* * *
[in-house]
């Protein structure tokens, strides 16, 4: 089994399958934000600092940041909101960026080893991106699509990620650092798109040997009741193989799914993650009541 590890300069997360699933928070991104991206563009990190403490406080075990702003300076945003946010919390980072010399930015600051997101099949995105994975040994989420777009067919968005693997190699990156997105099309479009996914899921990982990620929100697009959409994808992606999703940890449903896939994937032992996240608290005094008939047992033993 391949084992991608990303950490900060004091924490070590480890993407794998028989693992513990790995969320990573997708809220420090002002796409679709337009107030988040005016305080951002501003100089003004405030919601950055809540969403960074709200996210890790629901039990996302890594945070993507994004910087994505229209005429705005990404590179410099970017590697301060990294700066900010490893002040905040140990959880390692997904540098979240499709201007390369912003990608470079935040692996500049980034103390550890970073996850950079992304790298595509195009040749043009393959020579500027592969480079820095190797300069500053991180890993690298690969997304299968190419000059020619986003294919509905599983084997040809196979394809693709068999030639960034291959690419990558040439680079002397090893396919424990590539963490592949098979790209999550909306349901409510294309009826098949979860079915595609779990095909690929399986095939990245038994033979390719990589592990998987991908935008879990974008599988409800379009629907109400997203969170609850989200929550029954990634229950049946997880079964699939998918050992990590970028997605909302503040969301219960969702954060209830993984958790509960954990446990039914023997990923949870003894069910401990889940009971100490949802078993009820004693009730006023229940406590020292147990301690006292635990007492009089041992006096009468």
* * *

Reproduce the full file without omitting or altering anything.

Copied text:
[in-house]
């Protein structure tokens, strides 16, 4: 089994399958934000600092940041909101960026080893991106699509990620650092798109040997009741193989799914993650009541 590890300069997360699933928070991104991206563009990190403490406080075990702003300076945003946010919390980072010399930015600051997101099949995105994975040994989420777009067919968005693997190699990156997105099309479009996914899921990982990620929100697009959409994808992606999703940890449903896939994937032992996240608290005094008939047992033993 391949084992991608990303950490900060004091924490070590480890993407794998028989693992513990790995969320990573997708809220420090002002796409679709337009107030988040005016305080951002501003100089003004405030919601950055809540969403960074709200996210890790629901039990996302890594945070993507994004910087994505229209005429705005990404590179410099970017590697301060990294700066900010490893002040905040140990959880390692997904540098979240499709201007390369912003990608470079935040692996500049980034103390550890970073996850950079992304790298595509195009040749043009393959020579500027592969480079820095190797300069500053991180890993690298690969997304299968190419000059020619986003294919509905599983084997040809196979394809693709068999030639960034291959690419990558040439680079002397090893396919424990590539963490592949098979790209999550909306349901409510294309009826098949979860079915595609779990095909690929399986095939990245038994033979390719990589592990998987991908935008879990974008599988409800379009629907109400997203969170609850989200929550029954990634229950049946997880079964699939998918050992990590970028997605909302503040969301219960969702954060209830993984958790509960954990446990039914023997990923949870003894069910401990889940009971100490949802078993009820004693009730006023229940406590020292147990301690006292635990007492009089041992006096009468």